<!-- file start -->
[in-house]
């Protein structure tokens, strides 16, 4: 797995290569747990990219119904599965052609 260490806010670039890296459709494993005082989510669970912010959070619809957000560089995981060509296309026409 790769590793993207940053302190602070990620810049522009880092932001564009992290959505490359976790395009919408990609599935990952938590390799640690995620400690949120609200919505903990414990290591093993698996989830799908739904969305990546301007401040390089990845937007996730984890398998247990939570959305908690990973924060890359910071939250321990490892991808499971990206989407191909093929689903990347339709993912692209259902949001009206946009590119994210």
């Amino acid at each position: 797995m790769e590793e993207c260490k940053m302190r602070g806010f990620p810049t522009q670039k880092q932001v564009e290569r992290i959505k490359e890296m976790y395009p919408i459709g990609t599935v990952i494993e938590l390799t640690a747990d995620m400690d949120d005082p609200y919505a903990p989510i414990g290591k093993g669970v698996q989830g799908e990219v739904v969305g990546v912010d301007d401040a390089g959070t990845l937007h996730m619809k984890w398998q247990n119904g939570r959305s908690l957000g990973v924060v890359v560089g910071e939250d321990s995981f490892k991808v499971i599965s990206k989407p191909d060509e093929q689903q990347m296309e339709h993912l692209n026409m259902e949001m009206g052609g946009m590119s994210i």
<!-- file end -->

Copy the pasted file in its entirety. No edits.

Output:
[in-house]
């Protein structure tokens, strides 16, 4: 797995290569747990990219119904599965052609 260490806010670039890296459709494993005082989510669970912010959070619809957000560089995981060509296309026409 790769590793993207940053302190602070990620810049522009880092932001564009992290959505490359976790395009919408990609599935990952938590390799640690995620400690949120609200919505903990414990290591093993698996989830799908739904969305990546301007401040390089990845937007996730984890398998247990939570959305908690990973924060890359910071939250321990490892991808499971990206989407191909093929689903990347339709993912692209259902949001009206946009590119994210």
């Amino acid at each position: 797995m790769e590793e993207c260490k940053m302190r602070g806010f990620p810049t522009q670039k880092q932001v564009e290569r992290i959505k490359e890296m976790y395009p919408i459709g990609t599935v990952i494993e938590l390799t640690a747990d995620m400690d949120d005082p609200y919505a903990p989510i414990g290591k093993g669970v698996q989830g799908e990219v739904v969305g990546v912010d301007d401040a390089g959070t990845l937007h996730m619809k984890w398998q247990n119904g939570r959305s908690l957000g990973v924060v890359v560089g910071e939250d321990s995981f490892k991808v499971i599965s990206k989407p191909d060509e093929q689903q990347m296309e339709h993912l692209n026409m259902e949001m009206g052609g946009m590119s994210i």